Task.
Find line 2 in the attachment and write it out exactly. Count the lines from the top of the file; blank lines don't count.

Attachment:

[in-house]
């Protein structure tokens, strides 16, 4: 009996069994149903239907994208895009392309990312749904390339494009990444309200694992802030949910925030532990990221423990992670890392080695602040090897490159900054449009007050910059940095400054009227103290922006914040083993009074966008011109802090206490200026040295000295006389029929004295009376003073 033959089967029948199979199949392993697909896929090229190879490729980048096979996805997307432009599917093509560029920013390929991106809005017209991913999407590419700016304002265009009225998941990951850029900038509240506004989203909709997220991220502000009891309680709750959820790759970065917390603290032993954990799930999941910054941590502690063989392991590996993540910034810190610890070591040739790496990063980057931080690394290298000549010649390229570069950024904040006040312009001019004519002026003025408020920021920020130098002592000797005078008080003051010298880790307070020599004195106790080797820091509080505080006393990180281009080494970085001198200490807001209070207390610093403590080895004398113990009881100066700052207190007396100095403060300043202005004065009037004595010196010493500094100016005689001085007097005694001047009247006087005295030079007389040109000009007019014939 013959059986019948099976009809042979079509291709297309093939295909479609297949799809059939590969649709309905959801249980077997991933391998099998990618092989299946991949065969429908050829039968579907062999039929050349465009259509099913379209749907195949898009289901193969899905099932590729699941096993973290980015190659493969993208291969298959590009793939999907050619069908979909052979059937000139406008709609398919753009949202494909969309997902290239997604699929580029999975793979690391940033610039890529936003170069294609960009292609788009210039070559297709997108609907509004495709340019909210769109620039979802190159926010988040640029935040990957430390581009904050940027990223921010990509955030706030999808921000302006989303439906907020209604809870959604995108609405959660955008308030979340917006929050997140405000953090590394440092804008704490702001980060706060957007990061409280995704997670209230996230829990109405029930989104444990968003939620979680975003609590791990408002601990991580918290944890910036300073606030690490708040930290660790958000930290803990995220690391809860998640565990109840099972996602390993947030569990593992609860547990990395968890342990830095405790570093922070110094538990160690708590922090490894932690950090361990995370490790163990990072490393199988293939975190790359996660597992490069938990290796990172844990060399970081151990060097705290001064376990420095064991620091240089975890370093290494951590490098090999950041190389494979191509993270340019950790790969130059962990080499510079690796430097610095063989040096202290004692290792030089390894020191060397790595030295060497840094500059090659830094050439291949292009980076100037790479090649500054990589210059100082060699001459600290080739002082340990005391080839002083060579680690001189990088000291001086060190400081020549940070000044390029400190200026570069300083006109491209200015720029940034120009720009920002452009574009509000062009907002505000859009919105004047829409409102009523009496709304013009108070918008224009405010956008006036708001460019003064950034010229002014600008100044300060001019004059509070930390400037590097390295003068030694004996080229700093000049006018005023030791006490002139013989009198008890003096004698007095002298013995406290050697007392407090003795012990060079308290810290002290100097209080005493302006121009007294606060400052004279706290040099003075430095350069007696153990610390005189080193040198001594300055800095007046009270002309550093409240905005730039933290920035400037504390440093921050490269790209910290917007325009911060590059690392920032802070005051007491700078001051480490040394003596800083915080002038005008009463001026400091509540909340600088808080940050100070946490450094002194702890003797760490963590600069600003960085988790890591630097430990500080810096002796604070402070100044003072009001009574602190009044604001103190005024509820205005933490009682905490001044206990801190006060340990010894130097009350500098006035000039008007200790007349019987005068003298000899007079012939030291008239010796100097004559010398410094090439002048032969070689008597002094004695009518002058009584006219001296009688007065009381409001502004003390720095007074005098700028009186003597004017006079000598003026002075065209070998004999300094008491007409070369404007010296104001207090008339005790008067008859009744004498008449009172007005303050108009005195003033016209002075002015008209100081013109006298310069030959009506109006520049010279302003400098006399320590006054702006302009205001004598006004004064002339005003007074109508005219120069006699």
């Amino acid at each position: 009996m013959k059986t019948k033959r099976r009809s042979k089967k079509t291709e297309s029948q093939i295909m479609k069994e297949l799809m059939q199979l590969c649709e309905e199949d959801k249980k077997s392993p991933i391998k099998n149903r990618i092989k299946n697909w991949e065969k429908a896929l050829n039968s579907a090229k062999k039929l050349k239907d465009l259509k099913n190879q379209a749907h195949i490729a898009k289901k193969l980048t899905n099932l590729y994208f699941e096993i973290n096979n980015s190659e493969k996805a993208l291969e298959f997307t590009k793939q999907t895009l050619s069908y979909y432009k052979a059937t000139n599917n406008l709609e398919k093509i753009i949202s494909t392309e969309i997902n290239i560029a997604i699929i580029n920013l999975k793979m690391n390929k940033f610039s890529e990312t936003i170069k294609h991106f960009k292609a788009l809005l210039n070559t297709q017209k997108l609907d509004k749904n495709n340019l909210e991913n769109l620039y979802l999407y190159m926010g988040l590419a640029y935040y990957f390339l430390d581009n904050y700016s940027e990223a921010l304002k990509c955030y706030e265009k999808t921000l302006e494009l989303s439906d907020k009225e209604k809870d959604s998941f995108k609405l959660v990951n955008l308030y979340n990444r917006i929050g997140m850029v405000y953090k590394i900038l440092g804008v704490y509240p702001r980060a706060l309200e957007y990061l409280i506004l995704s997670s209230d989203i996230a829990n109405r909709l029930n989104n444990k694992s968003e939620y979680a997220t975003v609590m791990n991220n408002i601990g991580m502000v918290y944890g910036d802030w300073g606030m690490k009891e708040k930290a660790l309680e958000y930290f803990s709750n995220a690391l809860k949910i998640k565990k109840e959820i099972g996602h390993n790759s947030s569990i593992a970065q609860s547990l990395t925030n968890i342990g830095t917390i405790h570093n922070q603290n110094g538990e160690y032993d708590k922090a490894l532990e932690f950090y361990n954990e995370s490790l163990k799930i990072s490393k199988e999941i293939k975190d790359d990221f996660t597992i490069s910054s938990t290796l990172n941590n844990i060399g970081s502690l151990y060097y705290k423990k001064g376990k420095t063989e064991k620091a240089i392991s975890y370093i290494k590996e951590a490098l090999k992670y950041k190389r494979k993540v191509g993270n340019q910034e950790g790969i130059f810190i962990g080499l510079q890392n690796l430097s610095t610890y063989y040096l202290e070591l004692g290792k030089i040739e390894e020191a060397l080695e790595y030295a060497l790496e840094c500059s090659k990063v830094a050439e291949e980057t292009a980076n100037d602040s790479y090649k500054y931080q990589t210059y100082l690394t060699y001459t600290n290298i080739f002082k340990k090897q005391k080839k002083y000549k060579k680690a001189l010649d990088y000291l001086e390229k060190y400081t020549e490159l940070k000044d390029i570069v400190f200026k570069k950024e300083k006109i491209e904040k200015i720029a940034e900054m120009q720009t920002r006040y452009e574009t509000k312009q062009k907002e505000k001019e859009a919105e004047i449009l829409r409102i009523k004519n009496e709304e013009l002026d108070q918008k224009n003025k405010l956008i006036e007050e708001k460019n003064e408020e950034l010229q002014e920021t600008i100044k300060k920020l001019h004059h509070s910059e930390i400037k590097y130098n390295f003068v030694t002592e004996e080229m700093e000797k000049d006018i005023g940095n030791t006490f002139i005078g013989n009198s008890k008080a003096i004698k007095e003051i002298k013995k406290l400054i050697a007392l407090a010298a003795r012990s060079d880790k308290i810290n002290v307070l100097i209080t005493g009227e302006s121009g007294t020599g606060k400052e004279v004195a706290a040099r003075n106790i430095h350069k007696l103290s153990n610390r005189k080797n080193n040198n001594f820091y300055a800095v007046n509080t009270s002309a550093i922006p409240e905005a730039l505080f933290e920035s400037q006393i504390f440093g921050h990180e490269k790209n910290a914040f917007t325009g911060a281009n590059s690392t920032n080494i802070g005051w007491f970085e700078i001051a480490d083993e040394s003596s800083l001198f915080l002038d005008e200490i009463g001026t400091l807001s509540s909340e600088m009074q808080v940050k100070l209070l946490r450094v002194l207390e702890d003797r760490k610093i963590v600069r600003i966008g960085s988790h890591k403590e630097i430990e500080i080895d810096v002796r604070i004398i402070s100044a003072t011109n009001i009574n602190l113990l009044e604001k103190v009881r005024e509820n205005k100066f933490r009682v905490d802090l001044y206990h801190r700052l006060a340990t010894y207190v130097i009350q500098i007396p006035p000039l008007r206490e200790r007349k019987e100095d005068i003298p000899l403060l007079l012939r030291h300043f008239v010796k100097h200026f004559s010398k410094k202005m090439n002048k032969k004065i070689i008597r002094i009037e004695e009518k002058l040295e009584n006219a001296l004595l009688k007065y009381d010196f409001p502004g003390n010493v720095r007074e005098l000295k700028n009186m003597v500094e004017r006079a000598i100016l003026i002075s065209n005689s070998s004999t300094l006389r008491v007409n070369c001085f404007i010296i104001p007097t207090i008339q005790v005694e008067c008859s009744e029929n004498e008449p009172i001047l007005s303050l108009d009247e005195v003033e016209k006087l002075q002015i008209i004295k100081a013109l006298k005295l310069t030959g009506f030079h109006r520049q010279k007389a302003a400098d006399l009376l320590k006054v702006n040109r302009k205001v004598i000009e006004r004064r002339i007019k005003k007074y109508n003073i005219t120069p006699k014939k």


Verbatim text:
């Protein structure tokens, strides 16, 4: 009996069994149903239907994208895009392309990312749904390339494009990444309200694992802030949910925030532990990221423990992670890392080695602040090897490159900054449009007050910059940095400054009227103290922006914040083993009074966008011109802090206490200026040295000295006389029929004295009376003073 033959089967029948199979199949392993697909896929090229190879490729980048096979996805997307432009599917093509560029920013390929991106809005017209991913999407590419700016304002265009009225998941990951850029900038509240506004989203909709997220991220502000009891309680709750959820790759970065917390603290032993954990799930999941910054941590502690063989392991590996993540910034810190610890070591040739790496990063980057931080690394290298000549010649390229570069950024904040006040312009001019004519002026003025408020920021920020130098002592000797005078008080003051010298880790307070020599004195106790080797820091509080505080006393990180281009080494970085001198200490807001209070207390610093403590080895004398113990009881100066700052207190007396100095403060300043202005004065009037004595010196010493500094100016005689001085007097005694001047009247006087005295030079007389040109000009007019014939 013959059986019948099976009809042979079509291709297309093939295909479609297949799809059939590969649709309905959801249980077997991933391998099998990618092989299946991949065969429908050829039968579907062999039929050349465009259509099913379209749907195949898009289901193969899905099932590729699941096993973290980015190659493969993208291969298959590009793939999907050619069908979909052979059937000139406008709609398919753009949202494909969309997902290239997604699929580029999975793979690391940033610039890529936003170069294609960009292609788009210039070559297709997108609907509004495709340019909210769109620039979802190159926010988040640029935040990957430390581009904050940027990223921010990509955030706030999808921000302006989303439906907020209604809870959604995108609405959660955008308030979340917006929050997140405000953090590394440092804008704490702001980060706060957007990061409280995704997670209230996230829990109405029930989104444990968003939620979680975003609590791990408002601990991580918290944890910036300073606030690490708040930290660790958000930290803990995220690391809860998640565990109840099972996602390993947030569990593992609860547990990395968890342990830095405790570093922070110094538990160690708590922090490894932690950090361990995370490790163990990072490393199988293939975190790359996660597992490069938990290796990172844990060399970081151990060097705290001064376990420095064991620091240089975890370093290494951590490098090999950041190389494979191509993270340019950790790969130059962990080499510079690796430097610095063989040096202290004692290792030089390894020191060397790595030295060497840094500059090659830094050439291949292009980076100037790479090649500054990589210059100082060699001459600290080739002082340990005391080839002083060579680690001189990088000291001086060190400081020549940070000044390029400190200026570069300083006109491209200015720029940034120009720009920002452009574009509000062009907002505000859009919105004047829409409102009523009496709304013009108070918008224009405010956008006036708001460019003064950034010229002014600008100044300060001019004059509070930390400037590097390295003068030694004996080229700093000049006018005023030791006490002139013989009198008890003096004698007095002298013995406290050697007392407090003795012990060079308290810290002290100097209080005493302006121009007294606060400052004279706290040099003075430095350069007696153990610390005189080193040198001594300055800095007046009270002309550093409240905005730039933290920035400037504390440093921050490269790209910290917007325009911060590059690392920032802070005051007491700078001051480490040394003596800083915080002038005008009463001026400091509540909340600088808080940050100070946490450094002194702890003797760490963590600069600003960085988790890591630097430990500080810096002796604070402070100044003072009001009574602190009044604001103190005024509820205005933490009682905490001044206990801190006060340990010894130097009350500098006035000039008007200790007349019987005068003298000899007079012939030291008239010796100097004559010398410094090439002048032969070689008597002094004695009518002058009584006219001296009688007065009381409001502004003390720095007074005098700028009186003597004017006079000598003026002075065209070998004999300094008491007409070369404007010296104001207090008339005790008067008859009744004498008449009172007005303050108009005195003033016209002075002015008209100081013109006298310069030959009506109006520049010279302003400098006399320590006054702006302009205001004598006004004064002339005003007074109508005219120069006699």